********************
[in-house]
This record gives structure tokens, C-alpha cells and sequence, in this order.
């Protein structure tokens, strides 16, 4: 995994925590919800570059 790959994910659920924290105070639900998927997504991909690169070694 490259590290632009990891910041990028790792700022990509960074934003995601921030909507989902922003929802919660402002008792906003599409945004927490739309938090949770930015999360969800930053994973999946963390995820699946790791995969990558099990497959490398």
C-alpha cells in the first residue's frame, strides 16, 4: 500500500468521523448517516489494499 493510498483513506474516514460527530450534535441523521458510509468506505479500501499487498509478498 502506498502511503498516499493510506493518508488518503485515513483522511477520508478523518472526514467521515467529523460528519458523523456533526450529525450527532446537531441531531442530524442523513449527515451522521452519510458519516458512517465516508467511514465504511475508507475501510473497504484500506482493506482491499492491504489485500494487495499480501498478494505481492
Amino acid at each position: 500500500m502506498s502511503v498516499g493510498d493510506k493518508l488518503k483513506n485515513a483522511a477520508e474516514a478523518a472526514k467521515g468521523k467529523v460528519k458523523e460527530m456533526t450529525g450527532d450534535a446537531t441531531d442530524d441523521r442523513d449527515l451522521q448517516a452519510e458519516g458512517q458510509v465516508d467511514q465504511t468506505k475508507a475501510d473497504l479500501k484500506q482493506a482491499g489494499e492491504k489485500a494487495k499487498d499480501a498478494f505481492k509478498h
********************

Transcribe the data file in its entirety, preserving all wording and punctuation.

[in-house]
This record gives structure tokens, C-alpha cells and sequence, in this order.
């Protein structure tokens, strides 16, 4: 995994925590919800570059 790959994910659920924290105070639900998927997504991909690169070694 490259590290632009990891910041990028790792700022990509960074934003995601921030909507989902922003929802919660402002008792906003599409945004927490739309938090949770930015999360969800930053994973999946963390995820699946790791995969990558099990497959490398």
C-alpha cells in the first residue's frame, strides 16, 4: 500500500468521523448517516489494499 493510498483513506474516514460527530450534535441523521458510509468506505479500501499487498509478498 502506498502511503498516499493510506493518508488518503485515513483522511477520508478523518472526514467521515467529523460528519458523523456533526450529525450527532446537531441531531442530524442523513449527515451522521452519510458519516458512517465516508467511514465504511475508507475501510473497504484500506482493506482491499492491504489485500494487495499480501498478494505481492
Amino acid at each position: 500500500m502506498s502511503v498516499g493510498d493510506k493518508l488518503k483513506n485515513a483522511a477520508e474516514a478523518a472526514k467521515g468521523k467529523v460528519k458523523e460527530m456533526t450529525g450527532d450534535a446537531t441531531d442530524d441523521r442523513d449527515l451522521q448517516a452519510e458519516g458512517q458510509v465516508d467511514q465504511t468506505k475508507a475501510d473497504l479500501k484500506q482493506a482491499g489494499e492491504k489485500a494487495k499487498d499480501a498478494f505481492k509478498h